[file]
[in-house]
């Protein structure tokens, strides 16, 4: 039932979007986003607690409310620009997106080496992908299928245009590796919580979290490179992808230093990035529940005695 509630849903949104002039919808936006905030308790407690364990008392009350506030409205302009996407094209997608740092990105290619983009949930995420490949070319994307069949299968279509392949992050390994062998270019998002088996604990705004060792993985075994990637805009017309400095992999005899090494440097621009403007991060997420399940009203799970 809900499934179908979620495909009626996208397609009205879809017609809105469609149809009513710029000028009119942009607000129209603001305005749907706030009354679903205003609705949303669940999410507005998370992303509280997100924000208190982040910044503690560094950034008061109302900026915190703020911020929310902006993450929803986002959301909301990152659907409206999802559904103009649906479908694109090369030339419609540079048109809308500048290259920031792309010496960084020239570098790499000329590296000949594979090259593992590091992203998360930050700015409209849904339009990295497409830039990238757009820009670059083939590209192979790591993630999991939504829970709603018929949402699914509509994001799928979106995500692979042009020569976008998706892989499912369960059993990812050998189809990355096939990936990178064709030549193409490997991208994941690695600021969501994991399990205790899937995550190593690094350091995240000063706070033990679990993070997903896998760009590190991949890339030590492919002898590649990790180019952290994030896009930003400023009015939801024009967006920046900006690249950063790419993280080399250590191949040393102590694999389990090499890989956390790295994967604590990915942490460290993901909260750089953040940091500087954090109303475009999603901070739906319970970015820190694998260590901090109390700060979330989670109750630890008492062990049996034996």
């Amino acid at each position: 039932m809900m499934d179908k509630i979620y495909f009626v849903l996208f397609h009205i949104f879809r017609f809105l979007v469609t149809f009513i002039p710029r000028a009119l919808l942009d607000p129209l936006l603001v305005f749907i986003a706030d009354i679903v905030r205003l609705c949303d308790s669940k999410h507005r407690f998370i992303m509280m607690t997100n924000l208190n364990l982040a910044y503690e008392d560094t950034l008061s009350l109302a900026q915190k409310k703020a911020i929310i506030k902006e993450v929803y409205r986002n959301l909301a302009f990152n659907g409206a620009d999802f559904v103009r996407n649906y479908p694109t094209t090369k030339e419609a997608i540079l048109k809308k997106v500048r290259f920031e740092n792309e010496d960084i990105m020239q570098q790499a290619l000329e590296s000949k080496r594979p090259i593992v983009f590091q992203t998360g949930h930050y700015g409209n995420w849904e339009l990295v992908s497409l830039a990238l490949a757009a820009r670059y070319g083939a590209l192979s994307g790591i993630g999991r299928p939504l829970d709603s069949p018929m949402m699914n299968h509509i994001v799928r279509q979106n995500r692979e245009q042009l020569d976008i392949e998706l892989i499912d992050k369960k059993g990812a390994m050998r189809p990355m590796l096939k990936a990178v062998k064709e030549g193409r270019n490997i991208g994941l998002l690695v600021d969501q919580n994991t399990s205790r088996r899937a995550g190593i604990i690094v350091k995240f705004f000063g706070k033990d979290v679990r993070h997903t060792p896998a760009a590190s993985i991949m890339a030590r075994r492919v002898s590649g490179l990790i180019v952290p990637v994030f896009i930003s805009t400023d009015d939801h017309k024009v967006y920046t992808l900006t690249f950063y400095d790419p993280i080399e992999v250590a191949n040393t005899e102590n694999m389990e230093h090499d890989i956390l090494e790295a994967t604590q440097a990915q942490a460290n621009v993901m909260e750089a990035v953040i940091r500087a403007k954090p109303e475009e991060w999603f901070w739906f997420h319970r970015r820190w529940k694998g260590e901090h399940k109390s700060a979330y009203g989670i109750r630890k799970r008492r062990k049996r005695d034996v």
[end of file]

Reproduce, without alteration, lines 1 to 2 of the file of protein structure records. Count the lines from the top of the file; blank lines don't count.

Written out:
[in-house]
């Protein structure tokens, strides 16, 4: 039932979007986003607690409310620009997106080496992908299928245009590796919580979290490179992808230093990035529940005695 509630849903949104002039919808936006905030308790407690364990008392009350506030409205302009996407094209997608740092990105290619983009949930995420490949070319994307069949299968279509392949992050390994062998270019998002088996604990705004060792993985075994990637805009017309400095992999005899090494440097621009403007991060997420399940009203799970 809900499934179908979620495909009626996208397609009205879809017609809105469609149809009513710029000028009119942009607000129209603001305005749907706030009354679903205003609705949303669940999410507005998370992303509280997100924000208190982040910044503690560094950034008061109302900026915190703020911020929310902006993450929803986002959301909301990152659907409206999802559904103009649906479908694109090369030339419609540079048109809308500048290259920031792309010496960084020239570098790499000329590296000949594979090259593992590091992203998360930050700015409209849904339009990295497409830039990238757009820009670059083939590209192979790591993630999991939504829970709603018929949402699914509509994001799928979106995500692979042009020569976008998706892989499912369960059993990812050998189809990355096939990936990178064709030549193409490997991208994941690695600021969501994991399990205790899937995550190593690094350091995240000063706070033990679990993070997903896998760009590190991949890339030590492919002898590649990790180019952290994030896009930003400023009015939801024009967006920046900006690249950063790419993280080399250590191949040393102590694999389990090499890989956390790295994967604590990915942490460290993901909260750089953040940091500087954090109303475009999603901070739906319970970015820190694998260590901090109390700060979330989670109750630890008492062990049996034996």